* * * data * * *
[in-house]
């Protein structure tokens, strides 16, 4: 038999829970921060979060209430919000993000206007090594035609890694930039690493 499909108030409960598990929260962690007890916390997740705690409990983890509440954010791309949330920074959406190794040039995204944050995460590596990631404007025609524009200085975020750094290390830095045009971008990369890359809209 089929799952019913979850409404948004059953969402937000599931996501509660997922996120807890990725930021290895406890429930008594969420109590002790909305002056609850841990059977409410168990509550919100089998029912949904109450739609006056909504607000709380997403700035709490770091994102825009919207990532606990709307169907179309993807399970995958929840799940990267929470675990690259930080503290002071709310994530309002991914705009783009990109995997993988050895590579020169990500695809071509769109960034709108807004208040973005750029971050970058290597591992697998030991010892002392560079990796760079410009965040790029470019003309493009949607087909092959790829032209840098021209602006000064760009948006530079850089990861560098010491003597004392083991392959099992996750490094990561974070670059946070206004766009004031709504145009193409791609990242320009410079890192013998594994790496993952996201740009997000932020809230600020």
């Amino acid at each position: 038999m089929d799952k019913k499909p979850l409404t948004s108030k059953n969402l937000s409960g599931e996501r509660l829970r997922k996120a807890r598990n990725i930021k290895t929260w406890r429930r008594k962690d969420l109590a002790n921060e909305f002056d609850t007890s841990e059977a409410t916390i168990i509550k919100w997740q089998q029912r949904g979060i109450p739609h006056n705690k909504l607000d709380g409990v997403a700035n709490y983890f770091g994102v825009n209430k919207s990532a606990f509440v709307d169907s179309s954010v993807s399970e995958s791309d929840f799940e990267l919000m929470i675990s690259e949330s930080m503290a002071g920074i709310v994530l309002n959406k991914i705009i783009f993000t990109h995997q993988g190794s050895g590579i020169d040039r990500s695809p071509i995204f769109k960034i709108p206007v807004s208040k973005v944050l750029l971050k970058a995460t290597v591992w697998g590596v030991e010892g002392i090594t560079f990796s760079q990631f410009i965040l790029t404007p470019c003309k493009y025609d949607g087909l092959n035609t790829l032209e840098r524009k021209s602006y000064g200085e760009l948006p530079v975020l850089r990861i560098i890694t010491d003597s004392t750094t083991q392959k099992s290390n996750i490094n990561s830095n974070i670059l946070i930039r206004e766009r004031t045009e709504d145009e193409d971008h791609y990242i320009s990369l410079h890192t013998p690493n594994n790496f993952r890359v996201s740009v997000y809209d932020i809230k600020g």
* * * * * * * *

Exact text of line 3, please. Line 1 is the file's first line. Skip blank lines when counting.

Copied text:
């Amino acid at each position: 038999m089929d799952k019913k499909p979850l409404t948004s108030k059953n969402l937000s409960g599931e996501r509660l829970r997922k996120a807890r598990n990725i930021k290895t929260w406890r429930r008594k962690d969420l109590a002790n921060e909305f002056d609850t007890s841990e059977a409410t916390i168990i509550k919100w997740q089998q029912r949904g979060i109450p739609h006056n705690k909504l607000d709380g409990v997403a700035n709490y983890f770091g994102v825009n209430k919207s990532a606990f509440v709307d169907s179309s954010v993807s399970e995958s791309d929840f799940e990267l919000m929470i675990s690259e949330s930080m503290a002071g920074i709310v994530l309002n959406k991914i705009i783009f993000t990109h995997q993988g190794s050895g590579i020169d040039r990500s695809p071509i995204f769109k960034i709108p206007v807004s208040k973005v944050l750029l971050k970058a995460t290597v591992w697998g590596v030991e010892g002392i090594t560079f990796s760079q990631f410009i965040l790029t404007p470019c003309k493009y025609d949607g087909l092959n035609t790829l032209e840098r524009k021209s602006y000064g200085e760009l948006p530079v975020l850089r990861i560098i890694t010491d003597s004392t750094t083991q392959k099992s290390n996750i490094n990561s830095n974070i670059l946070i930039r206004e766009r004031t045009e709504d145009e193409d971008h791609y990242i320009s990369l410079h890192t013998p690493n594994n790496f993952r890359v996201s740009v997000y809209d932020i809230k600020g």